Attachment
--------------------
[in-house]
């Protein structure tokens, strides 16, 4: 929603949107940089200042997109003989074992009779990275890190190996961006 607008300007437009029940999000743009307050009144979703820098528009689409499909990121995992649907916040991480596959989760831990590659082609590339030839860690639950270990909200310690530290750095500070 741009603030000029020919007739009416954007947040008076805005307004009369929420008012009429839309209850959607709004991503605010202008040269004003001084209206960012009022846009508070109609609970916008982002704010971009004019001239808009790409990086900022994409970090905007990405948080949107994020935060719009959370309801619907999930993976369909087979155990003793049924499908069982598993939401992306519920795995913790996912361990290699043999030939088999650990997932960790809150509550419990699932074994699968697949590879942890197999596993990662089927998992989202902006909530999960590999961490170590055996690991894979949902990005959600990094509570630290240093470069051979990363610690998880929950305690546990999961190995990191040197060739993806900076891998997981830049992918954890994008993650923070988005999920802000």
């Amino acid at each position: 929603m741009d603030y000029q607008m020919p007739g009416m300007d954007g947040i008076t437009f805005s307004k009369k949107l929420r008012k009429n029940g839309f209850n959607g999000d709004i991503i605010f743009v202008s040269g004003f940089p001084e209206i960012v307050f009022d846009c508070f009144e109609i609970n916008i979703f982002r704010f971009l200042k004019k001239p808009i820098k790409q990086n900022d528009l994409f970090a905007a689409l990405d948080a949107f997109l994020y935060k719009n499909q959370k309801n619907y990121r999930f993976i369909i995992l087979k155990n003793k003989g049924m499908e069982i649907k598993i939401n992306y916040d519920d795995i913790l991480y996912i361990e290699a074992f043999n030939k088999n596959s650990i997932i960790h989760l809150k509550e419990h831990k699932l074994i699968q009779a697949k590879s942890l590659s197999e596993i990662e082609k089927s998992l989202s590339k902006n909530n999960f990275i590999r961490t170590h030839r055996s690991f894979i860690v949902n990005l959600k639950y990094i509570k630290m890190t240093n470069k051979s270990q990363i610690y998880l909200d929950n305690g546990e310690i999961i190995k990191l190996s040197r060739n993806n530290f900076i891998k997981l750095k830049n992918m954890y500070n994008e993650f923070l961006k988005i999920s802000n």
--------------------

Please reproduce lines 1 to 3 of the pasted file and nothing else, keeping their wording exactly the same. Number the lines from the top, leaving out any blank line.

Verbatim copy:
[in-house]
């Protein structure tokens, strides 16, 4: 929603949107940089200042997109003989074992009779990275890190190996961006 607008300007437009029940999000743009307050009144979703820098528009689409499909990121995992649907916040991480596959989760831990590659082609590339030839860690639950270990909200310690530290750095500070 741009603030000029020919007739009416954007947040008076805005307004009369929420008012009429839309209850959607709004991503605010202008040269004003001084209206960012009022846009508070109609609970916008982002704010971009004019001239808009790409990086900022994409970090905007990405948080949107994020935060719009959370309801619907999930993976369909087979155990003793049924499908069982598993939401992306519920795995913790996912361990290699043999030939088999650990997932960790809150509550419990699932074994699968697949590879942890197999596993990662089927998992989202902006909530999960590999961490170590055996690991894979949902990005959600990094509570630290240093470069051979990363610690998880929950305690546990999961190995990191040197060739993806900076891998997981830049992918954890994008993650923070988005999920802000």
């Amino acid at each position: 929603m741009d603030y000029q607008m020919p007739g009416m300007d954007g947040i008076t437009f805005s307004k009369k949107l929420r008012k009429n029940g839309f209850n959607g999000d709004i991503i605010f743009v202008s040269g004003f940089p001084e209206i960012v307050f009022d846009c508070f009144e109609i609970n916008i979703f982002r704010f971009l200042k004019k001239p808009i820098k790409q990086n900022d528009l994409f970090a905007a689409l990405d948080a949107f997109l994020y935060k719009n499909q959370k309801n619907y990121r999930f993976i369909i995992l087979k155990n003793k003989g049924m499908e069982i649907k598993i939401n992306y916040d519920d795995i913790l991480y996912i361990e290699a074992f043999n030939k088999n596959s650990i997932i960790h989760l809150k509550e419990h831990k699932l074994i699968q009779a697949k590879s942890l590659s197999e596993i990662e082609k089927s998992l989202s590339k902006n909530n999960f990275i590999r961490t170590h030839r055996s690991f894979i860690v949902n990005l959600k639950y990094i509570k630290m890190t240093n470069k051979s270990q990363i610690y998880l909200d929950n305690g546990e310690i999961i190995k990191l190996s040197r060739n993806n530290f900076i891998k997981l750095k830049n992918m954890y500070n994008e993650f923070l961006k988005i999920s802000n």